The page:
The association with Islam and terrorism is so complete that every article discussing yesterday's arrest of seven men in Miami for plotting to blow up the Sears Tower - the tallest building in America and designed by prominent Muslim American engineer Fazlur Rahman Khan - is soaked in Islamic terminology, even though there were no actual al-Qaida operatives or Muslim Americans involved. The odd circumstances around the event include a cult-like group named the "Seas of David", which has 40 to 50 members who call themselves "soldiers of God"... They passed their time selling African-American hair care products and, in the words of a group member, "train through the Bible..."
Alt.Muslim also notes the interesting irony that the structural engineer who oversaw construction of the Sears Tower was a Muslim, Fazlur Rahman Khan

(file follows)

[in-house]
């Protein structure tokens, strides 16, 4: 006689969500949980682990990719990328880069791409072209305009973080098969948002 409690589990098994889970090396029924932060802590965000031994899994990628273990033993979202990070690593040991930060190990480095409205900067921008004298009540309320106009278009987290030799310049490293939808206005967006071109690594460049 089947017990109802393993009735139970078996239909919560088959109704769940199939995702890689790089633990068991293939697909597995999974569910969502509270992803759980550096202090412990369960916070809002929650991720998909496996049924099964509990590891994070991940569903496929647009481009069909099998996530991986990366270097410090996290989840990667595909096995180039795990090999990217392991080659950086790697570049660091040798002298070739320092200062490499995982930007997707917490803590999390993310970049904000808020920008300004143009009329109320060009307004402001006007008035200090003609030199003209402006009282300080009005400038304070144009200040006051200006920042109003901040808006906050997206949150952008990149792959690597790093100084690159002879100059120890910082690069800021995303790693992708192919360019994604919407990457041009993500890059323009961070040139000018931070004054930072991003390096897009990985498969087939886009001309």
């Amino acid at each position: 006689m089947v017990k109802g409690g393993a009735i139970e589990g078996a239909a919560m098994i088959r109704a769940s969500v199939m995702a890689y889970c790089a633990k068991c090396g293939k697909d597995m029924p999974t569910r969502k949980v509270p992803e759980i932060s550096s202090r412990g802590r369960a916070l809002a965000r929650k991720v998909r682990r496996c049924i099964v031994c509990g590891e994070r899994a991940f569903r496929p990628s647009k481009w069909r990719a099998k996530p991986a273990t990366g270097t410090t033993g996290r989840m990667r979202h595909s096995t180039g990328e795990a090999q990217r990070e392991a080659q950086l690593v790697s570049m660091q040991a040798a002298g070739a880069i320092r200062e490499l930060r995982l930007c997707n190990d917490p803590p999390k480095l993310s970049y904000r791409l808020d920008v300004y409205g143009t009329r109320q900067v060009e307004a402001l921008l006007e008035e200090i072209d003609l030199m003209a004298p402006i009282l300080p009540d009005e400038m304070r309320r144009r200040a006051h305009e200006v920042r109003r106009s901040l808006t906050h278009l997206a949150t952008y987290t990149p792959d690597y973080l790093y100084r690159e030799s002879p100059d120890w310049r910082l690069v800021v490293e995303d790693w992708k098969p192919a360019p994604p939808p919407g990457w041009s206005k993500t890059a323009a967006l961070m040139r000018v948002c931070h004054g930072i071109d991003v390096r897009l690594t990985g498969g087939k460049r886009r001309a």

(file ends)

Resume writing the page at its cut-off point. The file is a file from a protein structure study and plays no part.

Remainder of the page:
Not only is Islam being impugned in this incident, but so is Moorish Science. As we have noted, the Moorish Science movement has become increasingly factionalized since the death of its founder, the Prophet Noble Drew Ali, in 1929, and the "Seas of David" appears to be an insignificant micro-schism. While the notion that Moorish-Americans constitute a separate "nationality" is integral to all branches of Moorish Science, the tradition has generally emphasized universalism and tolerance. It should also be noted that Moorish-Americans do consider themselves followers of Islam--but this perception is certainly not shared by orthodox Muslims, either Sunni or Shi'ite.